By Payroll and Entitlements Editorial Staff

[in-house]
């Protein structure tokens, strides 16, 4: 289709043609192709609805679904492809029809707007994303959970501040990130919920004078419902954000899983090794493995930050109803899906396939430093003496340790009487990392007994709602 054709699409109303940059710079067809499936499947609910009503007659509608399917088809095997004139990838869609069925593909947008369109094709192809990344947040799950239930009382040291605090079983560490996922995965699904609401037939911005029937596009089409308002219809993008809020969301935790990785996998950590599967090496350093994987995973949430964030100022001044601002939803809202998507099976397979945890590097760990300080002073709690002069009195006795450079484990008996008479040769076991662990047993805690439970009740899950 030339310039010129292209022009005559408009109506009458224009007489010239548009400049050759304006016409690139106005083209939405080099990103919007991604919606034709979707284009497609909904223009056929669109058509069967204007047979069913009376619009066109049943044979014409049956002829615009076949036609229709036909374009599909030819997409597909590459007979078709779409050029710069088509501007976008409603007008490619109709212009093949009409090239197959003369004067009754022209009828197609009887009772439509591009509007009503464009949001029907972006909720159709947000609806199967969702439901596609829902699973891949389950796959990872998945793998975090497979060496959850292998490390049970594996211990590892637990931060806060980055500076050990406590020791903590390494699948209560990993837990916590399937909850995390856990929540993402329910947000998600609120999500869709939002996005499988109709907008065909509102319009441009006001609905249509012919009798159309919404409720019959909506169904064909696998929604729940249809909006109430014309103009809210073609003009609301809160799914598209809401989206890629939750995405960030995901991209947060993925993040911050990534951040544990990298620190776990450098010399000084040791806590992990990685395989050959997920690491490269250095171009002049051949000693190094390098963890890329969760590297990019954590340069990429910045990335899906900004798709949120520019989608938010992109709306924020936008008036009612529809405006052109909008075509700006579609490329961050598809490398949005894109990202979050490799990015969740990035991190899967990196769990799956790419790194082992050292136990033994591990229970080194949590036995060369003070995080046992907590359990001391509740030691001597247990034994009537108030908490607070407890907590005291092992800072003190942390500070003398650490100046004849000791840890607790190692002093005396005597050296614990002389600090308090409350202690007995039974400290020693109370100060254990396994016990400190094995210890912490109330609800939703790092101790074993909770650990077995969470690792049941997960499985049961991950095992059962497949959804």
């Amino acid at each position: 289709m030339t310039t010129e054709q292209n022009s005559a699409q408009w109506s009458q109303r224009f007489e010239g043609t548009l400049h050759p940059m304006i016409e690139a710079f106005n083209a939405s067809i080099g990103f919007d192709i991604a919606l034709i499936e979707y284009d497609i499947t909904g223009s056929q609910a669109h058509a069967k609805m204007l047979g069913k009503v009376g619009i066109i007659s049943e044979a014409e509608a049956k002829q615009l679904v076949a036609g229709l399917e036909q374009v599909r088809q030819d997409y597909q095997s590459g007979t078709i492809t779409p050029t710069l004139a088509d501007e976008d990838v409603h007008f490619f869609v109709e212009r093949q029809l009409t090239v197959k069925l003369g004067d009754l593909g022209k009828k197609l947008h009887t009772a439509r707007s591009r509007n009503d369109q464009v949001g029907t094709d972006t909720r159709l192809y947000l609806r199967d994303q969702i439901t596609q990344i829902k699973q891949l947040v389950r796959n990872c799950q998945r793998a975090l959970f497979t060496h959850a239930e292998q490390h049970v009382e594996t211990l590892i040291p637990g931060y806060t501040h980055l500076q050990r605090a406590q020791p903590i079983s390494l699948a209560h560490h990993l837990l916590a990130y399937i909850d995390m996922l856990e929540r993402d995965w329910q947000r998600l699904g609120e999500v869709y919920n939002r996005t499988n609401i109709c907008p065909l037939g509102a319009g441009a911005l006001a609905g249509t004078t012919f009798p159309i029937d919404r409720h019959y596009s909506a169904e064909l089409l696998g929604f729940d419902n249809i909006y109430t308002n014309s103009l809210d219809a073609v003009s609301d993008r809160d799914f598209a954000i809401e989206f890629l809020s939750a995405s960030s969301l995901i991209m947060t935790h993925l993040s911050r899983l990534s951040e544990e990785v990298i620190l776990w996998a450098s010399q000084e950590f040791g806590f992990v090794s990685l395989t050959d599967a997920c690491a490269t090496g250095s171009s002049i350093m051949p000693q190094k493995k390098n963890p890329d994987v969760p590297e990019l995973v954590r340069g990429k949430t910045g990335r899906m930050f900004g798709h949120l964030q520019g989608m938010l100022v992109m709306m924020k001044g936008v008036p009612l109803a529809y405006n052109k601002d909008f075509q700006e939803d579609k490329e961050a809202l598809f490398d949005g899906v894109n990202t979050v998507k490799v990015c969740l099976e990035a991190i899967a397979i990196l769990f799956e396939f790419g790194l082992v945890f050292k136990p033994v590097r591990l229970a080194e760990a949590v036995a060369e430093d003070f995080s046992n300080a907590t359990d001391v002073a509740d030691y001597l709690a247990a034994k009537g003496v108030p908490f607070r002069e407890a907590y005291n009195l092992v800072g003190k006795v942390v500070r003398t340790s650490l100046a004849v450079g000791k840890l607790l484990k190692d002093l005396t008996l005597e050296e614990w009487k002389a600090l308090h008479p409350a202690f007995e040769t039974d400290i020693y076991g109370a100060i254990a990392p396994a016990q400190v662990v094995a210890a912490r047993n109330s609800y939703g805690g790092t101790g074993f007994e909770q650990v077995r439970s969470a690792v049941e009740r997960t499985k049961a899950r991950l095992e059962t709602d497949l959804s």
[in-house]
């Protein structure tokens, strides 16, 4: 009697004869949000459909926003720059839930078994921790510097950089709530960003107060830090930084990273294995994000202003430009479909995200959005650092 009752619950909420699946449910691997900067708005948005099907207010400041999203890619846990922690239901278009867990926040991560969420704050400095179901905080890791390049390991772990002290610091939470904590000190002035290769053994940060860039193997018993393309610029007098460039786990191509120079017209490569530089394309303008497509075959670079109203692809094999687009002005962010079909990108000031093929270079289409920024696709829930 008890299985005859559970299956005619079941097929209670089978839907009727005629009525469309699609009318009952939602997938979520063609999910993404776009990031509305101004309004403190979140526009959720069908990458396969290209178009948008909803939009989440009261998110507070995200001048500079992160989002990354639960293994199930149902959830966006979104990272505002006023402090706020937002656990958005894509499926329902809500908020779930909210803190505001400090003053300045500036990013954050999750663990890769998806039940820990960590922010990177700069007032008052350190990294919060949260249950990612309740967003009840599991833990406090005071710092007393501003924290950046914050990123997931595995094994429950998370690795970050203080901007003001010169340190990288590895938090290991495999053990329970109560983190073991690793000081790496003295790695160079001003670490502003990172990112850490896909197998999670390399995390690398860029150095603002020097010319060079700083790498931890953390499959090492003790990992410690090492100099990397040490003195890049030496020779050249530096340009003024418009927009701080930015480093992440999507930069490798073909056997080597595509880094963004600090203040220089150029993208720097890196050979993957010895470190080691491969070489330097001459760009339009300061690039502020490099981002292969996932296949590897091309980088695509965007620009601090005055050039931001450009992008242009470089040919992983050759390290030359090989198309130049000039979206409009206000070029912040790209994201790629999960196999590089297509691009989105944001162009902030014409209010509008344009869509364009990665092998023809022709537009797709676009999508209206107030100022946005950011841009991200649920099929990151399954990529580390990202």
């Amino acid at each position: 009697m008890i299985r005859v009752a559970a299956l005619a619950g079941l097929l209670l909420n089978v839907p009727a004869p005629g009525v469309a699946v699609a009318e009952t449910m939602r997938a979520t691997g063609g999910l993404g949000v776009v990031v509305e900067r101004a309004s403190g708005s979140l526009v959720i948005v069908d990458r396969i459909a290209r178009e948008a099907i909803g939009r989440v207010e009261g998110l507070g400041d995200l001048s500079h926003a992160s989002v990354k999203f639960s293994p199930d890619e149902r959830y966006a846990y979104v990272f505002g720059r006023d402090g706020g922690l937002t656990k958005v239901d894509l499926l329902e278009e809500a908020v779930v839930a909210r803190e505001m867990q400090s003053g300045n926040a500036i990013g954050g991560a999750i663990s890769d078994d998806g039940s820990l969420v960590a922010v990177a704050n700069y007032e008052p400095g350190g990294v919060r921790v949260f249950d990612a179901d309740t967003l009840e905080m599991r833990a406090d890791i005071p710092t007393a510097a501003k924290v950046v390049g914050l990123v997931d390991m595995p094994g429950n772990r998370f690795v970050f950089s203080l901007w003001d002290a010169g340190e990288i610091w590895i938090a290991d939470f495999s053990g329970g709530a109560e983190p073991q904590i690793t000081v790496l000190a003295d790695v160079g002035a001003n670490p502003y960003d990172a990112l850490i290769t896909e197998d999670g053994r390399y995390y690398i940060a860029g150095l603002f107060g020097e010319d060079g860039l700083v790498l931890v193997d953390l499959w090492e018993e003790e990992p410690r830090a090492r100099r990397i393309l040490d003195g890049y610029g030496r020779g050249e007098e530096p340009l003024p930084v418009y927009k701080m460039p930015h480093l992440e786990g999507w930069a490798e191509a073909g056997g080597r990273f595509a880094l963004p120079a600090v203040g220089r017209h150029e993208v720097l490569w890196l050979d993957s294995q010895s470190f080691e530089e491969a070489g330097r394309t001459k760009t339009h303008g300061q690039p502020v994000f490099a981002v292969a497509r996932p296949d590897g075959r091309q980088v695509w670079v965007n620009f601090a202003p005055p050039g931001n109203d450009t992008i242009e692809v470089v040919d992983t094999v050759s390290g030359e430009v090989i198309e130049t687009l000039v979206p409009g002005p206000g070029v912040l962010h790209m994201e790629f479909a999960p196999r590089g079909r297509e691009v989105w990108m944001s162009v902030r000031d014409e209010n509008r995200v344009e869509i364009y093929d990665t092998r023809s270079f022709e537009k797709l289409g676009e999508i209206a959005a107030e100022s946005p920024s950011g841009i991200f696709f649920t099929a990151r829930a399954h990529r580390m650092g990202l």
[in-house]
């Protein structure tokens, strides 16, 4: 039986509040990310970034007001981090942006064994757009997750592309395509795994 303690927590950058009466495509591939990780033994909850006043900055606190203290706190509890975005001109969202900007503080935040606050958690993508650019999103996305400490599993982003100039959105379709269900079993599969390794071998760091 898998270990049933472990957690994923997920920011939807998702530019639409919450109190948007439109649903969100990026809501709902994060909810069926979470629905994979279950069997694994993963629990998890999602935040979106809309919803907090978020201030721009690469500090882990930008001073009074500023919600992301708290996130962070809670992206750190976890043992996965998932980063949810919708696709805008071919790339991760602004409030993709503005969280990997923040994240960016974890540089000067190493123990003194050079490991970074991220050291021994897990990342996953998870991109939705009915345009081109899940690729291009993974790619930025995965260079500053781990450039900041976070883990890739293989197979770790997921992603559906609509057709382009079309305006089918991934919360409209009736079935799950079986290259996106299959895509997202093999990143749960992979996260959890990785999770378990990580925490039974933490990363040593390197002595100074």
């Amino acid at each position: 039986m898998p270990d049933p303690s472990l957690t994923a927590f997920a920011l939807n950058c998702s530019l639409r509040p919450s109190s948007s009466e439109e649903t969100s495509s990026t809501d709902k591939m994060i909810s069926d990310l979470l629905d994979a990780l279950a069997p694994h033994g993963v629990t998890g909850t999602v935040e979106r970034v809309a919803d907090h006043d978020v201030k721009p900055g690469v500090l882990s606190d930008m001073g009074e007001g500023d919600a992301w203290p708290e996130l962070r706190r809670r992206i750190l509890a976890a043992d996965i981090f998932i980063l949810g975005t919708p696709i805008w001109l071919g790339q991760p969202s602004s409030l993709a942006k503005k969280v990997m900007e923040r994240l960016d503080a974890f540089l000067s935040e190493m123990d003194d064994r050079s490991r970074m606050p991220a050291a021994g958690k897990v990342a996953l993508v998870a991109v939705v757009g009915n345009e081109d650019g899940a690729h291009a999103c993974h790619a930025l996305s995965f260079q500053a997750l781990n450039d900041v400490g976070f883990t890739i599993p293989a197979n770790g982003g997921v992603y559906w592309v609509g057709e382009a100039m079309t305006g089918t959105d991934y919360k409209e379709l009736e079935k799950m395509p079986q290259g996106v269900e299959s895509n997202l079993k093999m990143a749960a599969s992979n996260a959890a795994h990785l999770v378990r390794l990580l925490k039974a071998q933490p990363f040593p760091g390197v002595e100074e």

After obtaining medical opinions, the ALJ is obligated to evaluate them in assessing a claimant’s ability to perform work-related tasks. Here, the agency obtained two medical opinions. Both experts opined that the claimant had moderate limitations in mental abilities and activities. In assessing the claimant’s residual functional capacity, the ALJ agreed with the opinions, giving either significant or great weight to each. However, the claimant questioned whether the agency actually incorporated the opinions when assessing his ability to perform work-related activities. Specifically, if the ALJ decided to omit certain limitations outlined in the two medical opinions from his or her assessment, then an explanation was necessary to explain the omission. The court concluded that the agency did not incorporate parts of the opinions in assessing the claimant’s capabilities. The ALJ failed to incorporate limitations regarding the claimant’s ability to interact with coworkers and respond appropriately to changes in the usual work situation. Moreover, there was no explanation of the discrepancy between the ALJ’s assessment of mental capacity and the medical opinions. The absence of explanation required a reversal of the denial of benefits. Even if the error involving the limitation in interacting with coworkers would not have affected the outcome, the error involving responding appropriately to work situations was not harmless. Thus, the denial of benefits was reversed and the case was remanded for the agency to reconsider what the claimant could do despite his mental limitations (Billy J. Parker v. Berryhill, CA-10, No. 18-1160, April 30, 2019).
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